There is always excitement when a family member receives a new puppy for Christmas. However, there are many responsibilities that come with dog ownership including a lifetime commitment.
Please take the following points into consideration before you give any member of the family a new, four-legged friend.
- Purchasing a puppy or shelter dog should never be an impulsive decision. Many shelters are inundated with thousands of unwanted pets and abandoned animals each year after the festive season is over. This includes our own Wingecarribee Shelter in the Southern Highlands, Goulburn Mulwaree Animal Shelter in the Southern Tablelands and various vets and animal hospitals.
- Before making any commitment, it is recommended that you choose a suitable breed that would complement your family’s lifestyle.
Setting Up Your New Addition Into Your Home
- You may consider adopting a rescue puppy, an older dog or even foster a dog in desperate need of re-homing.
- You should also take into consideration young children when introducing the puppy or dog to the home [especially if the children are excitable]. Also factor in other household pets and introduce the new family member with care.
- Puppies are usually introduced to the family between eight – 12 weeks of age. It is imperative that you establish household rules and boundaries along with important socialising cues [such as toilet training]. More importantly, by establishing consistent leadership, trust and giving lots of affection, you will help create a long-lasting and loving relationship.
- Create a cosy sleeping area where your puppy or new pooch can safely hang out and sleep while they settle into their new environment.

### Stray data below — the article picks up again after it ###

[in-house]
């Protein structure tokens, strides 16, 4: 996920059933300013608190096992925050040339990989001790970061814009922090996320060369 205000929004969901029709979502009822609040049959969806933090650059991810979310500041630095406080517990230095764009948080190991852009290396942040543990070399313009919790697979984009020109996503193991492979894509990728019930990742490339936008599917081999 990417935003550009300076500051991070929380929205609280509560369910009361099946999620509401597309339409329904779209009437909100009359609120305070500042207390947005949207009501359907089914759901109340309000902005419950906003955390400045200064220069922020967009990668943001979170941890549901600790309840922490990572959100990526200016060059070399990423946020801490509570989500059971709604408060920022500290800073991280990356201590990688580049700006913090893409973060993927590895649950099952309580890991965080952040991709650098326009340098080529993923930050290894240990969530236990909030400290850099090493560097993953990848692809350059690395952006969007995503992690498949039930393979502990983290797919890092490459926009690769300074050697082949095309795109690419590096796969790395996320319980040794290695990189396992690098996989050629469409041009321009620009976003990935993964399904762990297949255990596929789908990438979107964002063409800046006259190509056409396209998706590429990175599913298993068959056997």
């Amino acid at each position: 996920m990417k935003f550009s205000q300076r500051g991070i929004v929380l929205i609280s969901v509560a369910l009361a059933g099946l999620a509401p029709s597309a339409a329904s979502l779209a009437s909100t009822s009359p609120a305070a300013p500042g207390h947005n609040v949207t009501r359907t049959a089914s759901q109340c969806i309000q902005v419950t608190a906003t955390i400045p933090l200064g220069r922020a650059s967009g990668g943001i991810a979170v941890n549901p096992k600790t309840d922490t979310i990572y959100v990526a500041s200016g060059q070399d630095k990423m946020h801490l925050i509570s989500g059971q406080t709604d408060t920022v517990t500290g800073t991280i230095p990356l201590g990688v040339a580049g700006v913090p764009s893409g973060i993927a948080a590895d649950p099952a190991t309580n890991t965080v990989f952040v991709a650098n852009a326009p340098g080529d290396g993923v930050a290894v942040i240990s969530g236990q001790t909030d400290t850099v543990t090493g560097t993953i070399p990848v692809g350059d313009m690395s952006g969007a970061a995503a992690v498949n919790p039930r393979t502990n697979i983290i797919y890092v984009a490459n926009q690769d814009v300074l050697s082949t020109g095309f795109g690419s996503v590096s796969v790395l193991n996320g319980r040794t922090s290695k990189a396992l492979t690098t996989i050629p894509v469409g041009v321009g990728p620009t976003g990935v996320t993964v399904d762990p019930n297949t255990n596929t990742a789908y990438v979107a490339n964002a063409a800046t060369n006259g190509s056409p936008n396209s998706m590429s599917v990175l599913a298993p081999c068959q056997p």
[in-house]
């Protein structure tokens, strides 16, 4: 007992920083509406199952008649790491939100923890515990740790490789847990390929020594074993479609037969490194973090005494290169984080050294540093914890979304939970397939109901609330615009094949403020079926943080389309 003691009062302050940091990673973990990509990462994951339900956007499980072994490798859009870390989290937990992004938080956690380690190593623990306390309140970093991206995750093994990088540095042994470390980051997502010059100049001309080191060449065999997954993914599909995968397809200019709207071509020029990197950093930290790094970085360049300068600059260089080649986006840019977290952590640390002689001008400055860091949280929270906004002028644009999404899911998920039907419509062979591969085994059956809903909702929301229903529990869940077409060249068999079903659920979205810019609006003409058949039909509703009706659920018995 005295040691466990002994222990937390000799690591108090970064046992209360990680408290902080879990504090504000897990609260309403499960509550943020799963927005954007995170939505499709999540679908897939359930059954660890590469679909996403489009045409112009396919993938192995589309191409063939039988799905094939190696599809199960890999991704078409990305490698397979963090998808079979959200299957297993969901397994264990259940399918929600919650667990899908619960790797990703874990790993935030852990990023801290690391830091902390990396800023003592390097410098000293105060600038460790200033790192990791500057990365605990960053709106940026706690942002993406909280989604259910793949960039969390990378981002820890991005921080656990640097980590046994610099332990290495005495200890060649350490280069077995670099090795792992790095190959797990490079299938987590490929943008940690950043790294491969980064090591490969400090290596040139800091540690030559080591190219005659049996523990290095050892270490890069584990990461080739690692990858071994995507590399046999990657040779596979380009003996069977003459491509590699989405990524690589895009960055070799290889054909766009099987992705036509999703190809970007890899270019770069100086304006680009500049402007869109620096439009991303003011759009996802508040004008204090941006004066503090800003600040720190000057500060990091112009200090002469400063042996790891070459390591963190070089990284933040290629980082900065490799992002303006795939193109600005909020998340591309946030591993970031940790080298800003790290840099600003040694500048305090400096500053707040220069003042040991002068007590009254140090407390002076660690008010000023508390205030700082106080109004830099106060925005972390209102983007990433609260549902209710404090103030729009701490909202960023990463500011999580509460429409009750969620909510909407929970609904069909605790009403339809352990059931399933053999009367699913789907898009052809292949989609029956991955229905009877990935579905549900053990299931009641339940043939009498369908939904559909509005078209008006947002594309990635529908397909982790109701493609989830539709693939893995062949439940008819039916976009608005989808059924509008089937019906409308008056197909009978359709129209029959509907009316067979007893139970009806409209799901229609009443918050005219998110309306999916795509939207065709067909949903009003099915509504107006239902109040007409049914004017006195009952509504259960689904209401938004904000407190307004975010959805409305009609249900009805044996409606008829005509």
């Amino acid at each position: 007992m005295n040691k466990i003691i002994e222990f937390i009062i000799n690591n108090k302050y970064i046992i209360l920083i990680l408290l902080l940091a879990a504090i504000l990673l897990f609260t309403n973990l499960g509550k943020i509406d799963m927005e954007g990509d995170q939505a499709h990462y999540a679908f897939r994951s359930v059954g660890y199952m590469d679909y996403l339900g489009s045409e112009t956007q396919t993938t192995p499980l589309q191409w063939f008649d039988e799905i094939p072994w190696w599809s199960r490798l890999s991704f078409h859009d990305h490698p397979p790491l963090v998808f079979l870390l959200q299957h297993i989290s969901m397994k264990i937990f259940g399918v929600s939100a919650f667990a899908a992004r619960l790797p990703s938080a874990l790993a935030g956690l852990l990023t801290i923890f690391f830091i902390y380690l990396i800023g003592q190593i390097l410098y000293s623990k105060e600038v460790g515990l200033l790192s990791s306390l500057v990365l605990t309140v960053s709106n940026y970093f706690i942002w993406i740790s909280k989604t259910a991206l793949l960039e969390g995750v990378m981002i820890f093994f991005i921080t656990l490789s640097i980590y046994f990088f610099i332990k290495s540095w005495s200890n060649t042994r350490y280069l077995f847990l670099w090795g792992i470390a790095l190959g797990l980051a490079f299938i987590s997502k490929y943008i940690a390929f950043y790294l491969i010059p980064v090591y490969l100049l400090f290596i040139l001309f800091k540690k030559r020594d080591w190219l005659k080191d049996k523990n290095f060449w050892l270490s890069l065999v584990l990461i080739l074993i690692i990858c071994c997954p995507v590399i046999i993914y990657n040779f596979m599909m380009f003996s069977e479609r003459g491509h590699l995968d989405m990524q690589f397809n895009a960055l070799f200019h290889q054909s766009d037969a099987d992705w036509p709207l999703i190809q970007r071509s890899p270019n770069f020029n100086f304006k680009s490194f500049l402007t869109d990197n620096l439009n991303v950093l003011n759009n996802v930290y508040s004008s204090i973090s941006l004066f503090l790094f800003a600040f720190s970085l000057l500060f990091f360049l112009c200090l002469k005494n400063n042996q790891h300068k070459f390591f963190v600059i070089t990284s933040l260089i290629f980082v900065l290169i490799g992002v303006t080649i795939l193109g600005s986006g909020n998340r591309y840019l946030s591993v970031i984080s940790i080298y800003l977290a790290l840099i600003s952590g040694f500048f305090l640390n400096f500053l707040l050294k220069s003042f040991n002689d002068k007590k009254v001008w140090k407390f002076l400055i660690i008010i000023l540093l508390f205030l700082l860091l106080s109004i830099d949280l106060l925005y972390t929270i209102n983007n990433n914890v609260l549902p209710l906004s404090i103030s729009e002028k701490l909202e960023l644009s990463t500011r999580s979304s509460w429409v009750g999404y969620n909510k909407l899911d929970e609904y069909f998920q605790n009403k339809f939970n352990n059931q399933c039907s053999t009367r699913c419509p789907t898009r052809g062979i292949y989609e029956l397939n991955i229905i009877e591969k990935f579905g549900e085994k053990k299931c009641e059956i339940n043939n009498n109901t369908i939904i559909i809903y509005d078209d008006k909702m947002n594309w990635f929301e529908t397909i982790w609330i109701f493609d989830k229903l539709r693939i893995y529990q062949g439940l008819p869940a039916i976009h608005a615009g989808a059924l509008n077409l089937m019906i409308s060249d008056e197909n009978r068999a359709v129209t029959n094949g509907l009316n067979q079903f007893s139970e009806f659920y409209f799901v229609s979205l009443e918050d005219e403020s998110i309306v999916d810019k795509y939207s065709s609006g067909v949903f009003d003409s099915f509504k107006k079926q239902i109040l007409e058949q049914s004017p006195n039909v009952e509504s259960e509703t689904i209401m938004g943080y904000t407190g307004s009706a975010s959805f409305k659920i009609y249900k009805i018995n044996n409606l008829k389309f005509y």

- Make sure that you have a variety of colourful toys and dog-chews for stimulation.
- Always have fresh water readily available in a designated area.
- Establish consistent toilet access such as a special toilet tray [a pet-safe loo] with grass or a doggy door if there’s a safe enclosure outside [that’s been puppy-proofed].
- Toilet training your puppy requires patience and will take some time. Make sure that the training is reward-based [small treats] and with consistent and positive reinforcement.
- Maintain a regular feeding schedule so you toilet training will be easier [also take away his food between meals].
- Take your puppy to a familiar toilet area straight after its meal, upon waking up or after a walk. Also, be consistent so that this becomes an automatic routine.
Choosing a Vet – Building up a Lifetime Relationship
- Desexing at six months [please discuss the time frame with your vet as this will vary with each breed].
- Health Insurance. Make sure that you allocate a budget for health and grooming
- Puppy’s education –
- eight-16 weeks – Puppy Preschool
- six-18 months – Adolescent Behavioural Program.
DogSmart Australia will be pleased to play a very proactive role in puppy’s development and learning. Please give me a call on 0413 452 622.